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Cleanliness is next

I've caught some bug. But don't worry—I washed my hands before typing this. Hand washing seems to be an important strategy for reducing illness all over the world. A kindergarten teacher at my daughter's school noted that after implementing more rigorous hand washing in response to the H1N1 possibility, they had far less sickness of all kinds. So maybe I need to look at my technique more closely.

The Unwashed Messes

In the 1840s, an obstetrician in Vienna named Ignaz Semmelweis noticed that mothers who gave birth with midwives had lower death rates than those attended by doctors. When he made the doctors wash their hands, deaths decreased dramatically. Still, the rest of the medical community at the time thought his approach was just hogwash. This was before Louis Pasteur spread the word about germs (and men started to listen to women, a bit). Hand washing in hospitals is still a problem. It's hard to believe those teeny tiny things you can't see could cause so much trouble. If you need help visualizing them, you could get a Giant Microbe plush toy. 

Coming Clean

The molecules in soap are good at grabbing oily particles and allowing them to be washed away. Detergents work similarly but are made from petrochemicals. The antibacterial craze may be counterproductive. To work, you'd have to leave the stuff on your hands longer than people usually do. And even if you did that, it might not be a good idea to get rid of all the bacteria on your hands. Plus, the viruses are still a problem. I used to sing the ABCs with my daughter while washing out hands. Here's a Canadian version of the ABCs incorporating the proper pronunciation of z.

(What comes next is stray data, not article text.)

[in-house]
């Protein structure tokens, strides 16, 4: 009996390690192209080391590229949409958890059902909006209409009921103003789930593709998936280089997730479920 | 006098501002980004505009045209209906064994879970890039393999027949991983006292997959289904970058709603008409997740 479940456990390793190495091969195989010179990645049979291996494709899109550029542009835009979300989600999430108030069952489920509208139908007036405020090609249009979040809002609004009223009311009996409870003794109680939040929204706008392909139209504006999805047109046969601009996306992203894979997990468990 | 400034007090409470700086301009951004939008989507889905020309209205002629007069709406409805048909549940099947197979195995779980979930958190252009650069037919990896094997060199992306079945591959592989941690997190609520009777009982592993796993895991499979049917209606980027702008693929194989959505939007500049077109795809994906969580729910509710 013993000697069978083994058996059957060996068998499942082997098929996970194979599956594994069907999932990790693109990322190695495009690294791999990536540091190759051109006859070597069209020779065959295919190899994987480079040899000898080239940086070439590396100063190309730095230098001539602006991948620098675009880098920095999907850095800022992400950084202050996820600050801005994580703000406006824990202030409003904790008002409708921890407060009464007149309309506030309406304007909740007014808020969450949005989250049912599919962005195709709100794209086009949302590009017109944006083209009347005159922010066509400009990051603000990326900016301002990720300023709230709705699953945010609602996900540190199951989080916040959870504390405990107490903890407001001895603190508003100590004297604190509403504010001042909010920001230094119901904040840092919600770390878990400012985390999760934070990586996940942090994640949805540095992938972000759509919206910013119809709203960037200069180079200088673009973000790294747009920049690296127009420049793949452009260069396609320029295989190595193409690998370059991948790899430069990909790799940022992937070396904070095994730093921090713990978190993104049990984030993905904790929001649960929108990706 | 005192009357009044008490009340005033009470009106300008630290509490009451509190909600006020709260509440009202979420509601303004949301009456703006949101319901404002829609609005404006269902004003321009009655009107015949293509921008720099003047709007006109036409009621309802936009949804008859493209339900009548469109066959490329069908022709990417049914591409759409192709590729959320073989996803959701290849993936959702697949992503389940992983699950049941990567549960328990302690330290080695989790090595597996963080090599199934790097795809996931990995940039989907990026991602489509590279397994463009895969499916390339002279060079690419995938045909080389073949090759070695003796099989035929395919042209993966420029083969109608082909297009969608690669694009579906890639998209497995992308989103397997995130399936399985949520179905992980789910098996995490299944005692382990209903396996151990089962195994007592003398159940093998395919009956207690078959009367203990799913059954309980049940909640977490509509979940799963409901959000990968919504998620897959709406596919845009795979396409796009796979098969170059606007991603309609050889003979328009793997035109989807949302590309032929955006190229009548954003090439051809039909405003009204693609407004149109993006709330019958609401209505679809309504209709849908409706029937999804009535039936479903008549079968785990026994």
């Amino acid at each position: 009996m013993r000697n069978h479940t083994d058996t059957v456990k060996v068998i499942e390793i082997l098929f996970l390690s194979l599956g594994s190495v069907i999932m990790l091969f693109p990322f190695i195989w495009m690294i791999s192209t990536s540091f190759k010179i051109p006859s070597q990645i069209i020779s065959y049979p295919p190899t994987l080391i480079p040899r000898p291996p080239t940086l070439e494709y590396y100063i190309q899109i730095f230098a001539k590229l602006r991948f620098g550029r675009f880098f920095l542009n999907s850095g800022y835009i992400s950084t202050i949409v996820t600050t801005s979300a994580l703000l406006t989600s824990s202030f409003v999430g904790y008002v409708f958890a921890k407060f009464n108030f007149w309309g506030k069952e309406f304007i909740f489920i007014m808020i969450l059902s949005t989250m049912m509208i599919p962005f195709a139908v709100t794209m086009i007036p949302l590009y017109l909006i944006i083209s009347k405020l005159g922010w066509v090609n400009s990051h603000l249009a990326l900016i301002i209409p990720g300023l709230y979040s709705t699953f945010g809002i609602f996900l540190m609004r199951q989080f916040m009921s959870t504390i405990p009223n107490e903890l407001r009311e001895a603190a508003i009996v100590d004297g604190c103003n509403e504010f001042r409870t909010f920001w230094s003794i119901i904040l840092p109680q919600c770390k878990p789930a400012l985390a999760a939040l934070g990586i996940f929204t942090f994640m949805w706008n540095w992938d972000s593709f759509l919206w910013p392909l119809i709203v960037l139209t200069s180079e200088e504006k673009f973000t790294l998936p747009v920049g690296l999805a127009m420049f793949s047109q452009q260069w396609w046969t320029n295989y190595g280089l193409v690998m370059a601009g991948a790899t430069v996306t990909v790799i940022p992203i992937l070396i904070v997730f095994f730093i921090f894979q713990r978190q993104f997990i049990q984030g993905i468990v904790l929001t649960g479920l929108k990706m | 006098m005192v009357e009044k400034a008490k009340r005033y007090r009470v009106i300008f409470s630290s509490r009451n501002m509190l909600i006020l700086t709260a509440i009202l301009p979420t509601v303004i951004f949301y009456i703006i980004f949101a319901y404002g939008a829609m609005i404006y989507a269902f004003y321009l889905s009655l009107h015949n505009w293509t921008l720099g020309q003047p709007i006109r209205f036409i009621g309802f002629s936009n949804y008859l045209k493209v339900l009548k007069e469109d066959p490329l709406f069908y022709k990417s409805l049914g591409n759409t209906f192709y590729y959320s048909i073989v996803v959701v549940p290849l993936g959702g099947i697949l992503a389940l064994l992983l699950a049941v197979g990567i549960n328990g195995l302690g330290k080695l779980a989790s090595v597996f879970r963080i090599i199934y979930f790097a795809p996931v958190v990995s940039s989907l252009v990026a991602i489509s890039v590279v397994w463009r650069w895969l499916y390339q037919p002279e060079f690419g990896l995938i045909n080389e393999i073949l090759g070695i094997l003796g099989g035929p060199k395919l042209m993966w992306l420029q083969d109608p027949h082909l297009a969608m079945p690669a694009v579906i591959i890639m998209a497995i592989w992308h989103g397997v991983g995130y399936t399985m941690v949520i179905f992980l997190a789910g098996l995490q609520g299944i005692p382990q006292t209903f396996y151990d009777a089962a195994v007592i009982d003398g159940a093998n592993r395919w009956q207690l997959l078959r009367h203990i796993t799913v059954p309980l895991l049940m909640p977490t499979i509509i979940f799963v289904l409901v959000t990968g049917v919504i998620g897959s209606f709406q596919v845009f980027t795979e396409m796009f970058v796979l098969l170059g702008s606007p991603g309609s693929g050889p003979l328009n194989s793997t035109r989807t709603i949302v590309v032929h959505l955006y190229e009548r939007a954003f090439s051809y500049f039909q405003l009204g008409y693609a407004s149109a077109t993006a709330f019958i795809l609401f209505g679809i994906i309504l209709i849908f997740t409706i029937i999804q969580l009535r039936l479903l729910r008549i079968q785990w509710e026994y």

To Wipe or Blow

Wet hands are more likely to foster bacteria. Health Canada's description of proper hand washing technique doesn't seem to be picky about air or paper, though presumably, it does not advocate pants. I like the high tech dryers at TELUS World of Science, but you still have to put your hands in them and you can't blow your nose in them.

Second that Motion Detector

One of the tricky things about keeping your hands clean is all the stuff you might have to touch — the faucets, the soap dispensers, the paper dispensers or the air dryers. Seems that more places have devices that operate using infrared sensors, although some of them are more effective than others. And then you often still have to open the door. 
So when does a reasonable concern about hygiene become an obsessive compulsive disorder? And how do you decipher marketing ploys from legitimate concerns about the use of natural resources? All I can do is sing my ABCs and wash my hands of this. 

What's your hand washing advice?